I can’t remember the last time I watched televised news; it was around 2008, I believe. If I hadn’t stopped by the time I read Amusing Ourselves to Death, that would have been its death knell. The video in sum:
- The news’ focus on spectacular events — catastrophes, crimes, etc — creates for the regular viewer a distorted view of the world, one that is far more dangerous than it actually is.
- News is too “fun”: the drive to keep eyes constantly locked on it leads to sensational programming rather than serious, sober consideration. Because of the entertainment incentive, the news isn’t actually educational: it’s a giant gossip fast.
- The news tricks you into feeling informed. The constant barrage of psuedo-information prompts people to mentally check out. Watching people argue is not informative. You don’t leave news debates more informed; you leave it more charged in your own prior convictions.
For my own part, I try to stay informed through reputable print services like The Economist. If this journalist’s perspective resonates with some of your own doubts, check out Postman.
I started watching American news (on YouTube) about 4 years ago to find out what was happening over there. I was honestly shocked at the difference between US & UK news programs. For a start the US shows are VERY partisan. UK shows at least *try* to be more balanced (though they do fail and are often accused of pushing agendas – and at least sometimes that’s true. Second there’s a LOT more shouting and cross talking on US news. It took a bit getting used to how RUDE it often came across as. After a while though it did become highly entertaining – from 3.5 thousand miles away!
I don’t watch TV news much – ever since I ditched my TV. I catch a bit on YouTube but generally I check out the BBC website and that’s about it – mostly to check the weather report and the headlines. If I want to understand anything that’s going on right now I’ll dig a little deeper. I used to get a quality broadsheet paper on Sunday but found that it took me a week or more to work my way through it. Now I’m retired I might start doing that again (or subscribe to a few quality magazines). If I was in depth knowledge of a subject…. I’ll read a book about it! [grin]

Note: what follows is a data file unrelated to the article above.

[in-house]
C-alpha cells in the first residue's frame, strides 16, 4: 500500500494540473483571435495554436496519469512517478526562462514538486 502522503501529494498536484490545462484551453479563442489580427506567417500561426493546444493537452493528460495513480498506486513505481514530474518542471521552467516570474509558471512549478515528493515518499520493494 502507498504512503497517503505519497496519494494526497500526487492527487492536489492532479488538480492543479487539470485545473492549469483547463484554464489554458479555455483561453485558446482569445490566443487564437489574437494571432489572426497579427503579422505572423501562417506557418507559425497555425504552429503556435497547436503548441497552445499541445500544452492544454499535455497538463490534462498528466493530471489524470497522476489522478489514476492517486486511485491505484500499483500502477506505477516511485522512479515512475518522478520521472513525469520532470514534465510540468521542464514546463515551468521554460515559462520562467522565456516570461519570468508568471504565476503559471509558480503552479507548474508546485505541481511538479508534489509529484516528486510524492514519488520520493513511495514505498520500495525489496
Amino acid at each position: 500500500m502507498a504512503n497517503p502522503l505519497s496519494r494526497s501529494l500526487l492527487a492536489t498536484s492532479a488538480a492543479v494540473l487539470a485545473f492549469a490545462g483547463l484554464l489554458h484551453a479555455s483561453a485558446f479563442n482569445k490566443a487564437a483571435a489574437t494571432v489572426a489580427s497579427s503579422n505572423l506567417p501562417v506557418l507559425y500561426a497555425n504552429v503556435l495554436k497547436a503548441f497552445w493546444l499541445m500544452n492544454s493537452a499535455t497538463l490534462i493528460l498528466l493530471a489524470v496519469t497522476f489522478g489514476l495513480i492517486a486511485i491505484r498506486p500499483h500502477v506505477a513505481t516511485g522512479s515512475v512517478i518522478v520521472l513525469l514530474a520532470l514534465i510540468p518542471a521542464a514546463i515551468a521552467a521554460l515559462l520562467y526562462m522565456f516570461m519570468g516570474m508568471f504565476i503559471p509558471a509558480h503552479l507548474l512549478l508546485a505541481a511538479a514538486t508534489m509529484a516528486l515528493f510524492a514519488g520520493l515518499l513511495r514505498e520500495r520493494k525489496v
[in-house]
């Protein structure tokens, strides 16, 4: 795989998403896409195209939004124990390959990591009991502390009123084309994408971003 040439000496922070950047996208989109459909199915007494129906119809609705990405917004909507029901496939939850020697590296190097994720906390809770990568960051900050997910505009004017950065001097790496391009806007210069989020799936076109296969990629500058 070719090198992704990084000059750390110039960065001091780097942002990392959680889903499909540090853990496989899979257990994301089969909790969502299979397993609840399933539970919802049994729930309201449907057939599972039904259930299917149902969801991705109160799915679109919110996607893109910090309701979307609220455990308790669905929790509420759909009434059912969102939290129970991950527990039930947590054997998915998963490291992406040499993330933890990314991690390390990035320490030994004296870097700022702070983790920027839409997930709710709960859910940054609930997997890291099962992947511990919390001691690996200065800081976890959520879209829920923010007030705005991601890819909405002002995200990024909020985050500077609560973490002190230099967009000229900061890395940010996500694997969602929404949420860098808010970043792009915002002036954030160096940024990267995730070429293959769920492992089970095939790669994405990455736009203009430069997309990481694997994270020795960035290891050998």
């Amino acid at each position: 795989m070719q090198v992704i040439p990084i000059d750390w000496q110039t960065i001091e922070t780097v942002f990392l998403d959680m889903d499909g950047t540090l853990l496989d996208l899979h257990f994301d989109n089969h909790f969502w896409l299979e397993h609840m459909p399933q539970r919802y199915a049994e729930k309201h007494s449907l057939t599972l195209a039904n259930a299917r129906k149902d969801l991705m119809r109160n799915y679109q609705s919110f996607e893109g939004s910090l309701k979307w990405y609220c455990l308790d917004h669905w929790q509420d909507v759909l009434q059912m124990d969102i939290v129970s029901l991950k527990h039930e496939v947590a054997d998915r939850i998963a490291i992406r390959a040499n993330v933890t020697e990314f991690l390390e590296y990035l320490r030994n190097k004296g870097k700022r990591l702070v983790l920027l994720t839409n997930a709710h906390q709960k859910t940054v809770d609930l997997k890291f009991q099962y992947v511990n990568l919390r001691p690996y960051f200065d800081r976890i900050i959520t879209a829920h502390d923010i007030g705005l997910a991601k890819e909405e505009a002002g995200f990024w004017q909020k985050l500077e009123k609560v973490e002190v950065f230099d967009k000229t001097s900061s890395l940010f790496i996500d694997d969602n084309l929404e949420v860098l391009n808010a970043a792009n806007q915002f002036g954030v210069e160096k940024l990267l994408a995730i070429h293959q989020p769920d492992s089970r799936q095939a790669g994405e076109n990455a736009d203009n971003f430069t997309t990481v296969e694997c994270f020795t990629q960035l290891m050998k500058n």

It’s entertaining until you realize the drivel possibly drives people to support candidates on the basis of entertainment and charisma, and we wind up with reality tv stars running for office. 😉
The BBC is one of the news sources I check…I used to listen to their world-in-brief updates but I just don’t like being THAT plugged in. As wonkish as I am about foreign policy I don’t want politics in my head 24/7!
Too much News is definitely a bad thing! I pop on to the BBC website maybe 5-6 times a day for 5-6 minutes just to see ‘what’s happening’ out there but I’m no longer an obsessive ‘consumer’ of News. That was in my student days. But that was also back in the days before 24 hour news. Happy times… [grin]
BTW – My review of ‘The Second Sleep’ should be up in a few hours. It’s probably going to be at least *slightly* polemical…. Especially about the ‘ending’. [lol]
I’m sure it will make for fun reading.. 😉
I set aside television in 2003. I read all my news, and I try to support the journalists I respect by spending money on their publications.
Thanks for sharing this interesting video.
Loved this. I loathe the “news,” too, and quit watching even before we got rid of TV — probably the end of the Bush years. It’s REDUNDANT, too. They parrot each other, repeat the same images/videos over and over again, and the phony dramatic deliveries all are mental torture. Do you ever feel like you are left wanting more info? That’s how I feel about newspapers, too.
BTW, I was just browsing Walter Williams’ recommended websites, and I saw The Economist (assuming this is the site you are suggesting). I’m totally excited to begin getting some real worthy news. Such great suggestions on his list that I can just throw away all of my online alternative new sources right now, though I do love my independent “journalists” who have been cropping up all over the place. (FYI: Check out Amazing Polly @99FreeMind on Bitchute. She does all the work journalists in this country should have been doing since the inception of a free press.)
I’ll have to check that out! I read one of Williams’ collections this year a few months back (“American Contempt for Liberty”) and his death yesterday reminds me I need to finish the review of it. I found him interesting but the collection incredibly repetitive.
The Economist has its stances, but they’re not ideological or partisan. I’ve found them to be reliably considered.